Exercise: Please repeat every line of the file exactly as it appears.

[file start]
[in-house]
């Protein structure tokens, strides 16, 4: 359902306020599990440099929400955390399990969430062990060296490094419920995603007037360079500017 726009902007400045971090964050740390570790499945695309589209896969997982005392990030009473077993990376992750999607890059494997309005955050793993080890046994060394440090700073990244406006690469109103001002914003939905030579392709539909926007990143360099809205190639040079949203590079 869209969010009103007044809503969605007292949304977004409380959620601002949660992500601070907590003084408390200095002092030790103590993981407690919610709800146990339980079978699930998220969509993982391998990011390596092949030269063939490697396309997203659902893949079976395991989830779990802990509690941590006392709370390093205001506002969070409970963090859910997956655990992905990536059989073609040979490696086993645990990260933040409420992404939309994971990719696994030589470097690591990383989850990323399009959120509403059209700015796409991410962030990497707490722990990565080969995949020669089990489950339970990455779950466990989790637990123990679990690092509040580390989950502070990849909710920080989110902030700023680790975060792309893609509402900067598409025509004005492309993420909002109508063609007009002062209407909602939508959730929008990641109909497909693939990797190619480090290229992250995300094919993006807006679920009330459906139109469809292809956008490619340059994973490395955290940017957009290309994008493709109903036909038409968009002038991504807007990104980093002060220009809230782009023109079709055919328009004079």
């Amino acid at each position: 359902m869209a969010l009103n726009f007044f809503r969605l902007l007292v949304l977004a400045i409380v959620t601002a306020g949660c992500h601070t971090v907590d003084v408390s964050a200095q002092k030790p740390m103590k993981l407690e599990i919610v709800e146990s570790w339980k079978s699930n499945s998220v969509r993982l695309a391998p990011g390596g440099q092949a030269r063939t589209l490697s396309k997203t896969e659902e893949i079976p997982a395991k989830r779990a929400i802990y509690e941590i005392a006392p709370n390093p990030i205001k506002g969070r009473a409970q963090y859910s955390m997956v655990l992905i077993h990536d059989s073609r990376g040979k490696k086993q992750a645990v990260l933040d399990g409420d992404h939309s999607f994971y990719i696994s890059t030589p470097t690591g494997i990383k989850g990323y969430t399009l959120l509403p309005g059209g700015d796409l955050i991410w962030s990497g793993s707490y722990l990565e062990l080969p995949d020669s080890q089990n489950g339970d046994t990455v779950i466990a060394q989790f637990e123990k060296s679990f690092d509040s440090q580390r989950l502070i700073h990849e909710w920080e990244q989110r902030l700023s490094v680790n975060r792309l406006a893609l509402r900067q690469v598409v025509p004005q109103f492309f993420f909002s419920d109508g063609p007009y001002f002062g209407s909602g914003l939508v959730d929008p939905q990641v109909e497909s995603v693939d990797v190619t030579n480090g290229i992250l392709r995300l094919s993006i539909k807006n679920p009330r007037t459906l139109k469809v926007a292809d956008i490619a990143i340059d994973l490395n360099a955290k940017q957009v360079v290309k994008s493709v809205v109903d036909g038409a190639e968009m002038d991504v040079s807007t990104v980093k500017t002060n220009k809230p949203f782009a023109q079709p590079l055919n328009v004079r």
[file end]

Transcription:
[in-house]
């Protein structure tokens, strides 16, 4: 359902306020599990440099929400955390399990969430062990060296490094419920995603007037360079500017 726009902007400045971090964050740390570790499945695309589209896969997982005392990030009473077993990376992750999607890059494997309005955050793993080890046994060394440090700073990244406006690469109103001002914003939905030579392709539909926007990143360099809205190639040079949203590079 869209969010009103007044809503969605007292949304977004409380959620601002949660992500601070907590003084408390200095002092030790103590993981407690919610709800146990339980079978699930998220969509993982391998990011390596092949030269063939490697396309997203659902893949079976395991989830779990802990509690941590006392709370390093205001506002969070409970963090859910997956655990992905990536059989073609040979490696086993645990990260933040409420992404939309994971990719696994030589470097690591990383989850990323399009959120509403059209700015796409991410962030990497707490722990990565080969995949020669089990489950339970990455779950466990989790637990123990679990690092509040580390989950502070990849909710920080989110902030700023680790975060792309893609509402900067598409025509004005492309993420909002109508063609007009002062209407909602939508959730929008990641109909497909693939990797190619480090290229992250995300094919993006807006679920009330459906139109469809292809956008490619340059994973490395955290940017957009290309994008493709109903036909038409968009002038991504807007990104980093002060220009809230782009023109079709055919328009004079």
């Amino acid at each position: 359902m869209a969010l009103n726009f007044f809503r969605l902007l007292v949304l977004a400045i409380v959620t601002a306020g949660c992500h601070t971090v907590d003084v408390s964050a200095q002092k030790p740390m103590k993981l407690e599990i919610v709800e146990s570790w339980k079978s699930n499945s998220v969509r993982l695309a391998p990011g390596g440099q092949a030269r063939t589209l490697s396309k997203t896969e659902e893949i079976p997982a395991k989830r779990a929400i802990y509690e941590i005392a006392p709370n390093p990030i205001k506002g969070r009473a409970q963090y859910s955390m997956v655990l992905i077993h990536d059989s073609r990376g040979k490696k086993q992750a645990v990260l933040d399990g409420d992404h939309s999607f994971y990719i696994s890059t030589p470097t690591g494997i990383k989850g990323y969430t399009l959120l509403p309005g059209g700015d796409l955050i991410w962030s990497g793993s707490y722990l990565e062990l080969p995949d020669s080890q089990n489950g339970d046994t990455v779950i466990a060394q989790f637990e123990k060296s679990f690092d509040s440090q580390r989950l502070i700073h990849e909710w920080e990244q989110r902030l700023s490094v680790n975060r792309l406006a893609l509402r900067q690469v598409v025509p004005q109103f492309f993420f909002s419920d109508g063609p007009y001002f002062g209407s909602g914003l939508v959730d929008p939905q990641v109909e497909s995603v693939d990797v190619t030579n480090g290229i992250l392709r995300l094919s993006i539909k807006n679920p009330r007037t459906l139109k469809v926007a292809d956008i490619a990143i340059d994973l490395n360099a955290k940017q957009v360079v290309k994008s493709v809205v109903d036909g038409a190639e968009m002038d991504v040079s807007t990104v980093k500017t002060n220009k809230p949203f782009a023109q079709p590079l055919n328009v004079r």